Weak hurricane season puzzles researchers

The Washington Post

It was a hurricane season almost without hurricanes. There were just two, Humberto and Ingrid, and both were relatively wimpy, Category 1 storms. That made the 2013 Atlantic hurricane season, which ended Saturday, the least active in more than 30 years — for reasons that remain puzzling.

The season, from June through November, has an average of 12 tropical storms, of which six to seven grow to hurricane strength with sustained winds of 74 mph (119 kph) or greater. Typically, two storms become major hurricanes, Category 3 or stronger, with winds of at least 111 mph (179 kph).

In 2013, there were 13 tropical storms, a typical number, but for the first time since 1994 there were no major tempests in the Atlantic. The last time there were only two hurricanes was 1982.

The quiet year is an outlier, however, in the recent history of Atlantic cyclones. The National Oceanic and Atmospheric Administration notes that 2013 was only the third calmer-than-average year since 1995.

The most intense storms this year had maximum sustained winds of only about 86 mph (138 kph). Phil Klotzbach, a researcher at Colorado State University, said that is the weakest maximum intensity for a hurricane during a season since 1968.

In terms of accumulated cyclone energy (ACE), the seasonal total stands at 31.1, the lowest since 1983 and just 30 percent of average. Looking back to 1950, only four other years had lower ACE totals: 1972, 1977, 1982 and 1983. ACE is the sum of the squares of all of the storms’ peak wind speeds at six-hour intervals, and is a good measure of a storm season’s overall power.

To put that in perspective, Hurricane Igor (2010) alone racked up about 140 percent of this season’s total.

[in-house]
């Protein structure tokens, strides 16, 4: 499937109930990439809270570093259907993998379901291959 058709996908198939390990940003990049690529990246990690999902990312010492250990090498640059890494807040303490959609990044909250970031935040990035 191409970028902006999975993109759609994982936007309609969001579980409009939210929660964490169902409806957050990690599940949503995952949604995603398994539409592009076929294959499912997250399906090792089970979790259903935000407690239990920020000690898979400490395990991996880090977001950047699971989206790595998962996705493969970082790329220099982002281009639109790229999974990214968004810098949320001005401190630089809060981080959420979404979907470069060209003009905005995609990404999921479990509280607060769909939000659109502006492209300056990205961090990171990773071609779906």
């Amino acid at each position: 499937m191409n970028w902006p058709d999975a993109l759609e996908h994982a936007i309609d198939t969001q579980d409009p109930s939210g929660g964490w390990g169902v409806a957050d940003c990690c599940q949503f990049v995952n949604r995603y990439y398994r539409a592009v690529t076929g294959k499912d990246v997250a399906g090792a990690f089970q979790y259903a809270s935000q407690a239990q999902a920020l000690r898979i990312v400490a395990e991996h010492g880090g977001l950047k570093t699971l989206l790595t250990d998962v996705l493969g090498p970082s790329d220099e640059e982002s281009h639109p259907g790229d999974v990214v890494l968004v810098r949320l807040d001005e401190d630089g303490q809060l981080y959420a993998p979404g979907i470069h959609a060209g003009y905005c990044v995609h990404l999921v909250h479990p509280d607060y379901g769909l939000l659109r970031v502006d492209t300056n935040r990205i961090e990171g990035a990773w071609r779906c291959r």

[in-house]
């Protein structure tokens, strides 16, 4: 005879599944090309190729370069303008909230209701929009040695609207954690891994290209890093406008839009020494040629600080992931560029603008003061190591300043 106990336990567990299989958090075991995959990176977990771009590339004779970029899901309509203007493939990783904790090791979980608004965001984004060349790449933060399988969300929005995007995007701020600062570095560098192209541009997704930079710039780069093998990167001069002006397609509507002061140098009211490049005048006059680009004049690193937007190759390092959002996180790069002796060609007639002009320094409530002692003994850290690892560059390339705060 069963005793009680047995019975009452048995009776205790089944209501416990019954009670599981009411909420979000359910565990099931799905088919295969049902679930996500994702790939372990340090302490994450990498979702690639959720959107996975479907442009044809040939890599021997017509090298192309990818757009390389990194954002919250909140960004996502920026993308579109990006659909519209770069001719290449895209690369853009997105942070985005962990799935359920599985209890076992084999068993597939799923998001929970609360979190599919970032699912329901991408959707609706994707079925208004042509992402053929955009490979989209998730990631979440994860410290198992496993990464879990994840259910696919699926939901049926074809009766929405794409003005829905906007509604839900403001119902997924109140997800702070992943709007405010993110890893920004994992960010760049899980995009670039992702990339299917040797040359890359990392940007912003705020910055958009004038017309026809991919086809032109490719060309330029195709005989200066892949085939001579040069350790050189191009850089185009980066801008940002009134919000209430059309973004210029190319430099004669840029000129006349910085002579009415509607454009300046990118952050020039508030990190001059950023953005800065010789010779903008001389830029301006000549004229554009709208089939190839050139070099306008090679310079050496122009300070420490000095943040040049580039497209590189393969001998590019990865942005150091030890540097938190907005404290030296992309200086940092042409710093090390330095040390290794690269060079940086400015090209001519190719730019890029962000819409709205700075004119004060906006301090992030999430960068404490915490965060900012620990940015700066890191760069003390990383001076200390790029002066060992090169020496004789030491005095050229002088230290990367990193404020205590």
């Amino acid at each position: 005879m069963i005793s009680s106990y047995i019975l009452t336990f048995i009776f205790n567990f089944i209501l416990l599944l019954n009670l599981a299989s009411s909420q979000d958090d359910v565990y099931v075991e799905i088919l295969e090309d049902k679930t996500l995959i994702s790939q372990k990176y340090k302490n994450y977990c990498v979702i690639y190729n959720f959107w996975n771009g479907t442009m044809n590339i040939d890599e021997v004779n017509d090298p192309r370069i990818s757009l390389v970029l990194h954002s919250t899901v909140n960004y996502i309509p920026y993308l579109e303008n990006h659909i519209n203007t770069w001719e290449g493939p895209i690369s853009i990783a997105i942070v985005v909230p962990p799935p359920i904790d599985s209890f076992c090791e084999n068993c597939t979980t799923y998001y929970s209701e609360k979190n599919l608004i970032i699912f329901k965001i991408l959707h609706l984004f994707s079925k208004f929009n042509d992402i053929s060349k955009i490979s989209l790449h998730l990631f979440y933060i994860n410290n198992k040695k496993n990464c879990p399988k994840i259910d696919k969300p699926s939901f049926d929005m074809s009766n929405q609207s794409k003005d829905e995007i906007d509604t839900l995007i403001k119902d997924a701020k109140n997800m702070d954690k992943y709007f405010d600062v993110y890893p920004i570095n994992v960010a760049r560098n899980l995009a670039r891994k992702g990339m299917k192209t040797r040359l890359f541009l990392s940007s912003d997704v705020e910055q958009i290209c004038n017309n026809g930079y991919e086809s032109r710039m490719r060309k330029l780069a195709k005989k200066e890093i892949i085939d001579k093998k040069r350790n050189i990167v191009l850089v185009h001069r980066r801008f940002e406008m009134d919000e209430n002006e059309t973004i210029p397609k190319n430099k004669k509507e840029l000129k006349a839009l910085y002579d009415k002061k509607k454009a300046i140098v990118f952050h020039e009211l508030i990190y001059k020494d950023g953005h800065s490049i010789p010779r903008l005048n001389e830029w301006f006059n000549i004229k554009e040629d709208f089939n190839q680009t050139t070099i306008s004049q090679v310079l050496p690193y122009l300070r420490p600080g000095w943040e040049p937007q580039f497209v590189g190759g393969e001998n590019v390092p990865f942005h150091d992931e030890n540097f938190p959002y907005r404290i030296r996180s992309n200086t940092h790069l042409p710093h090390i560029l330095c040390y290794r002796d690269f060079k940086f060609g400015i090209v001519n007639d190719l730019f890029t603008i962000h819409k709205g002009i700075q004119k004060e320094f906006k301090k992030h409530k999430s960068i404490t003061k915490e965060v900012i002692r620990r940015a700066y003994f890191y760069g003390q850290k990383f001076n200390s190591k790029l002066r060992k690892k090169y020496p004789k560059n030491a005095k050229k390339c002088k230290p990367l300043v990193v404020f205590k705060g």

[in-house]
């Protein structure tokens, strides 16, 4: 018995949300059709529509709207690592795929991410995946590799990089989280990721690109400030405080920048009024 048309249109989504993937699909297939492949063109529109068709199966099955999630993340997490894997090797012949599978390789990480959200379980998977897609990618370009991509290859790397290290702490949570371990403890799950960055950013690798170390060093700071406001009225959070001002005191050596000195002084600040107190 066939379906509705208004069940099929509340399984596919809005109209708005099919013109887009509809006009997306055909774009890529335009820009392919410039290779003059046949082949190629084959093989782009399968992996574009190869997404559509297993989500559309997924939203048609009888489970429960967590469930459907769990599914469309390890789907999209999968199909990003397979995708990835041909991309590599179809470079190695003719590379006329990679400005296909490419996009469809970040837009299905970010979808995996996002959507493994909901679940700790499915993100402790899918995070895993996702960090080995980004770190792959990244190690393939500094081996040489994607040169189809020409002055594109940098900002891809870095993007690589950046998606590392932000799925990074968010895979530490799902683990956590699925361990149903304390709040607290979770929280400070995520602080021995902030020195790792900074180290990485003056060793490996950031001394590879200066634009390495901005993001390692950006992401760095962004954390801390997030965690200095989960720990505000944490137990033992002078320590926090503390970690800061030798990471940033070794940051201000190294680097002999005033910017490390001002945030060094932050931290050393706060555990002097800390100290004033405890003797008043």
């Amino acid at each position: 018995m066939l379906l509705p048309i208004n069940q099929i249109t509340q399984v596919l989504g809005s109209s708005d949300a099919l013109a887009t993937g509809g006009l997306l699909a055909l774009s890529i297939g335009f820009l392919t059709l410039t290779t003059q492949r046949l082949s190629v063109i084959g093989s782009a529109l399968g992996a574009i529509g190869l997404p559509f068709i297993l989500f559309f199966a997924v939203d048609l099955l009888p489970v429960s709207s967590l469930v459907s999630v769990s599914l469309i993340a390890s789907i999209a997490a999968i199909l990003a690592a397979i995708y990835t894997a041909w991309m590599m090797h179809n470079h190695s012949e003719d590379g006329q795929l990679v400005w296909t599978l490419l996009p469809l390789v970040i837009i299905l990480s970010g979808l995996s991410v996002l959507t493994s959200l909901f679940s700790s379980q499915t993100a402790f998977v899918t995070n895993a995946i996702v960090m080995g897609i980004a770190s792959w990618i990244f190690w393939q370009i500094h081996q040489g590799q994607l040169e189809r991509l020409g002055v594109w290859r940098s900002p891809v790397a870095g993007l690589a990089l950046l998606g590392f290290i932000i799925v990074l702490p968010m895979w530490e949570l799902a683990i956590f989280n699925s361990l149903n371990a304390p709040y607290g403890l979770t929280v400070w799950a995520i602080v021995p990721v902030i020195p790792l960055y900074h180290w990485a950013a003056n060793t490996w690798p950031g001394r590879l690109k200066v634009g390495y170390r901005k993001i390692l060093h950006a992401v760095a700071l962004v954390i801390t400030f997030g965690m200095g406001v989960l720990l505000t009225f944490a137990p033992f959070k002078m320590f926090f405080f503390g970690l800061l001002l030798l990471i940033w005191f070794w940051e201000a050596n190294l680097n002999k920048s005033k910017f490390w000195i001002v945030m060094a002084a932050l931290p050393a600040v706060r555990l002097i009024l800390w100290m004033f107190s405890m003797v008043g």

Heading into the season, all signs pointed toward a very active one. Forecasters predicted seven to nine hurricanes, with higher-than-average ACE.

Why was this season so inactive? What did the forecasts miss? Although there are some hypotheses, it is not entirely clear. We may have to wait another couple of months, but in the meantime, there are some possible explanations.

Major signals such as the El Nino Southern Oscillation, surface pressure and sea-surface temperature all pointed to an average to above-average season. But there were some possible suppressing factors.

Dry air: Even over the long three-month window of August to October, the vast majority of the tropical Atlantic was dominated by drier-than-normal air, especially in the deep tropics off the coast of Africa. Dry air can quickly weaken a tropical cyclone, or inhibit its formation.

Stable air: The average temperature profile in the region was less conducive to thunderstorm growth and development during the core months, which means that the amount of rising air in the region may have been reduced as well.

Weak African jet: Tropical waves, the embryos of many tropical cyclones, have their origins over Africa. A persistent feature called the African easterly jet stream — a fast-moving river of air in the low and middle levels of the atmosphere — extends from Ethiopia into the tropical Atlantic Ocean. It breaks down into waves, and every few days another wave leaves the coast. Some are barely noticeable, while others become tropical storms. This year they were weaker. One would expect that to have a big impact on the amplitude of easterly waves, and the hurricane season.

One question that inevitably is asked is how the season’s inactivity relates to climate change. It is not accurate to associate any particular season (and definitely not a specific storm) with climate change. One season’s activity does not allow any conclusions about the role of climate change. The reason is that intra- and inter-seasonal variability is so large that any subtle signals of influence from climate change are overwhelmed.

Coronavirus banner